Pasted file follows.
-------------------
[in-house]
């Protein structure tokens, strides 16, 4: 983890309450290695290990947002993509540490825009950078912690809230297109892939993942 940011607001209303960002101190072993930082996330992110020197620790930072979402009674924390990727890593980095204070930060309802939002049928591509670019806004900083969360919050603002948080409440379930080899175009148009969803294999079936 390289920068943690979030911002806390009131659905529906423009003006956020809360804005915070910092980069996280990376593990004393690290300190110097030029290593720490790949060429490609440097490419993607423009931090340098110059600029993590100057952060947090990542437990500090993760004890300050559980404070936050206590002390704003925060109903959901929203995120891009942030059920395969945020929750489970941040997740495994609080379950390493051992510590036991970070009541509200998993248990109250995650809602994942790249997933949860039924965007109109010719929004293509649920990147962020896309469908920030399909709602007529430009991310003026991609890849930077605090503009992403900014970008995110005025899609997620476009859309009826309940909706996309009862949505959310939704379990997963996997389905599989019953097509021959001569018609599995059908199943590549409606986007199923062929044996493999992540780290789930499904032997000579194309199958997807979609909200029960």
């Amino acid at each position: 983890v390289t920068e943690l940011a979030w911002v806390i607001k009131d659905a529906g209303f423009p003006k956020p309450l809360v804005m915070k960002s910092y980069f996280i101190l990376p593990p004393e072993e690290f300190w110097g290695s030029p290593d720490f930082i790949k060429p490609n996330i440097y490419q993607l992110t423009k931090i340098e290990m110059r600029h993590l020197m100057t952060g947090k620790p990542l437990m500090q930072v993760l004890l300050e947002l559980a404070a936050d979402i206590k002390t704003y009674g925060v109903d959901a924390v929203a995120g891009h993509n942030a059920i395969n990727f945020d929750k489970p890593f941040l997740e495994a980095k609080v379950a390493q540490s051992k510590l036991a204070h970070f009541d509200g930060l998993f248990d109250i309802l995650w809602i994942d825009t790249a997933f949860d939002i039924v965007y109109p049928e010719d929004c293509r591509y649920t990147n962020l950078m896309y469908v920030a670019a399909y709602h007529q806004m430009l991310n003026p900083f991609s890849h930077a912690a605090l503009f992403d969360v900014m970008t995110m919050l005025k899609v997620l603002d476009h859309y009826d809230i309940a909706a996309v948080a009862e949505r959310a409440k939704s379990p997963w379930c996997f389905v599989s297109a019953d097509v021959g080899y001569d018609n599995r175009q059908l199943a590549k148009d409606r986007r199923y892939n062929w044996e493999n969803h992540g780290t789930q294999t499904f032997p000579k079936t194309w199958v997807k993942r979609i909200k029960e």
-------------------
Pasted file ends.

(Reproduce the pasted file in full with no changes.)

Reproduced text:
[in-house]
């Protein structure tokens, strides 16, 4: 983890309450290695290990947002993509540490825009950078912690809230297109892939993942 940011607001209303960002101190072993930082996330992110020197620790930072979402009674924390990727890593980095204070930060309802939002049928591509670019806004900083969360919050603002948080409440379930080899175009148009969803294999079936 390289920068943690979030911002806390009131659905529906423009003006956020809360804005915070910092980069996280990376593990004393690290300190110097030029290593720490790949060429490609440097490419993607423009931090340098110059600029993590100057952060947090990542437990500090993760004890300050559980404070936050206590002390704003925060109903959901929203995120891009942030059920395969945020929750489970941040997740495994609080379950390493051992510590036991970070009541509200998993248990109250995650809602994942790249997933949860039924965007109109010719929004293509649920990147962020896309469908920030399909709602007529430009991310003026991609890849930077605090503009992403900014970008995110005025899609997620476009859309009826309940909706996309009862949505959310939704379990997963996997389905599989019953097509021959001569018609599995059908199943590549409606986007199923062929044996493999992540780290789930499904032997000579194309199958997807979609909200029960």
């Amino acid at each position: 983890v390289t920068e943690l940011a979030w911002v806390i607001k009131d659905a529906g209303f423009p003006k956020p309450l809360v804005m915070k960002s910092y980069f996280i101190l990376p593990p004393e072993e690290f300190w110097g290695s030029p290593d720490f930082i790949k060429p490609n996330i440097y490419q993607l992110t423009k931090i340098e290990m110059r600029h993590l020197m100057t952060g947090k620790p990542l437990m500090q930072v993760l004890l300050e947002l559980a404070a936050d979402i206590k002390t704003y009674g925060v109903d959901a924390v929203a995120g891009h993509n942030a059920i395969n990727f945020d929750k489970p890593f941040l997740e495994a980095k609080v379950a390493q540490s051992k510590l036991a204070h970070f009541d509200g930060l998993f248990d109250i309802l995650w809602i994942d825009t790249a997933f949860d939002i039924v965007y109109p049928e010719d929004c293509r591509y649920t990147n962020l950078m896309y469908v920030a670019a399909y709602h007529q806004m430009l991310n003026p900083f991609s890849h930077a912690a605090l503009f992403d969360v900014m970008t995110m919050l005025k899609v997620l603002d476009h859309y009826d809230i309940a909706a996309v948080a009862e949505r959310a409440k939704s379990p997963w379930c996997f389905v599989s297109a019953d097509v021959g080899y001569d018609n599995r175009q059908l199943a590549k148009d409606r986007r199923y892939n062929w044996e493999n969803h992540g780290t789930q294999t499904f032997p000579k079936t194309w199958v997807k993942r979609i909200k029960e």